Part-Time or Full-Time?
I receive inquiries all the time about whether people can be successful entering the consulting profession part-time and transitioning to full-time, or even remaining as a part-time practitioner without giving up the “day job.”
The answer is: It depends upon your objectives.
First, let me define part-time work, since all of us are “part-timers” in that we’re virtually never engaged 40 hours a week on consulting work. A part-timer is someone who has other means of income in addition to consulting income, and those other means are substantial. This might include a full-time job with a high-tech company, another part-time job selling real estate, or ownership of an insurance brokerage.
A full-time practitioner is someone whose overwhelmingly predominant income flows from the consulting practice, although he or she might have other minor sources, such as investments, hobby income, and occasional work as a professor (as opposed to being a professor who consults on occasion).
Now, if your objectives are to make a little extra money, enhance your learning, respond to an urgent request from a friend who needs your help, provide variety in your life, and/or to try something different to see if you can do it, there’s nothing at all wrong with part-time consulting. Assuming you have the expertise (part-time consulting is usually reliant on a particular specialty) and the basic consulting skills, you can meet some or all of the objectives above. I’ve known people who have “dabbled” in the profession for over a decade, all the time maintaining other, primary sources of income, even though they might make close to six figures from their consulting practice in a good year.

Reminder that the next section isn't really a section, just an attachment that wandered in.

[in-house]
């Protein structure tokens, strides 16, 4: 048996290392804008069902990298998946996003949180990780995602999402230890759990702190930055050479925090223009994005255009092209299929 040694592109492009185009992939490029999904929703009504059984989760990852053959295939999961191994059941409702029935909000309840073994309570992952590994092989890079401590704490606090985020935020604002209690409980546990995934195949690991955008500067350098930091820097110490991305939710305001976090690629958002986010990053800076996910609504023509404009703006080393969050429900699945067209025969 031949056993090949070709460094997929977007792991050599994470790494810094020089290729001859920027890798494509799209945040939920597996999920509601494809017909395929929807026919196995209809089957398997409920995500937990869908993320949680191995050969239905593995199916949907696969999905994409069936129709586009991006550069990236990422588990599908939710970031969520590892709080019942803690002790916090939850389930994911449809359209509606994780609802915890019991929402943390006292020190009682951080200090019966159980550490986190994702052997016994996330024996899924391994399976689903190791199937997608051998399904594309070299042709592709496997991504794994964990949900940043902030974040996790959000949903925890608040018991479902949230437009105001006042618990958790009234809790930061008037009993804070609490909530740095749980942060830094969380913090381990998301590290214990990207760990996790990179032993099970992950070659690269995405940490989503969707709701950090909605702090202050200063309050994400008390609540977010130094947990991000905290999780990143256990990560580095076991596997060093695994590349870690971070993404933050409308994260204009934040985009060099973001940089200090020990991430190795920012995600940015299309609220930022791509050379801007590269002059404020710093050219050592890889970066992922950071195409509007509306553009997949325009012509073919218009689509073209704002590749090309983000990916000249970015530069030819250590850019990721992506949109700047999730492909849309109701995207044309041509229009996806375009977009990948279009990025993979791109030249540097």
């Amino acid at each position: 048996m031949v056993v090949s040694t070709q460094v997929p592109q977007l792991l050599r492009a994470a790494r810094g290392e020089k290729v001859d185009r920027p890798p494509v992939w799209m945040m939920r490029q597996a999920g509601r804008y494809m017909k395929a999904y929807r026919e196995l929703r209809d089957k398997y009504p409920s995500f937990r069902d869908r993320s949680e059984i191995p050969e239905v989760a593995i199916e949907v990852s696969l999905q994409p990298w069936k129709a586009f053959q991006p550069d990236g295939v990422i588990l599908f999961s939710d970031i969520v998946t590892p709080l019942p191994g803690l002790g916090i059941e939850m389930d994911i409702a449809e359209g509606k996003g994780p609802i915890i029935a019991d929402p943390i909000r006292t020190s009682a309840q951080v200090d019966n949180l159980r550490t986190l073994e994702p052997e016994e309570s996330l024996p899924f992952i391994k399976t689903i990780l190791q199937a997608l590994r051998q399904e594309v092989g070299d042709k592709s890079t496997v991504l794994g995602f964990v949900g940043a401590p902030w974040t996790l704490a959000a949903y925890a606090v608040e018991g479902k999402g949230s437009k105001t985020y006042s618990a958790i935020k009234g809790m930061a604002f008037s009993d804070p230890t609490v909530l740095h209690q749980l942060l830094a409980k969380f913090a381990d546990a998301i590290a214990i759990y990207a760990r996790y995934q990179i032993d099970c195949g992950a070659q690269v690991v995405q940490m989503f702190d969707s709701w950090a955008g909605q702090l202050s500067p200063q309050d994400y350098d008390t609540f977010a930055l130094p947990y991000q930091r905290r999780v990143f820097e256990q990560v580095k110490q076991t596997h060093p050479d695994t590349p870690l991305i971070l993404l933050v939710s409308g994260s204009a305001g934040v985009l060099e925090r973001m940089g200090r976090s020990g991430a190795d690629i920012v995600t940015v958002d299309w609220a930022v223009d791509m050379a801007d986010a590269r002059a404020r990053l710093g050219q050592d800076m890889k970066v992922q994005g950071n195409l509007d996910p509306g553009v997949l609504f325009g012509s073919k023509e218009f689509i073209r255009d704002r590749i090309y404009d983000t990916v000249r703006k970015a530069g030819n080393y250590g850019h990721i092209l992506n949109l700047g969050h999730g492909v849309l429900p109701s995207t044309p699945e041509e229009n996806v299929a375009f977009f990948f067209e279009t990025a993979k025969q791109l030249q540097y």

However, if your objectives are to build a clientele, create a body of work, develop a large, primary source of income, gain visibility and credibility, be sought-out nationally and internationally, and/or to create equity in a company (albeit a personal services firm) which might attract a buyer someday, then full-time focus and commitment are required. Although few people need to consult 40 hours a week to gain those objectives, all of us have to be able to focus on them at will, continually, and without the distraction of obligations to employers.
The moral here is to keep your objectives clear (and they may change over time, naturally). There’s nothing wrong with “dabbling” if you’re legitimately improving the condition of your clients. Just don’t think that it will naturally metamorphose into full-time work and national recognition. There’s also nothing wrong with taking prudent risk and launching a full-time career. Just don’t think it can be maintained by sitting by the phone and awaiting that certain ring.
Five years ago I traveled 80% of the time. Last year, I traveled less than 25% of the time. I’m no less full-time now than I was then. Once you’re committed to your status, you can manage the variables. But you have to be honest and clear about what your commitment to, and expectations from, this profession are.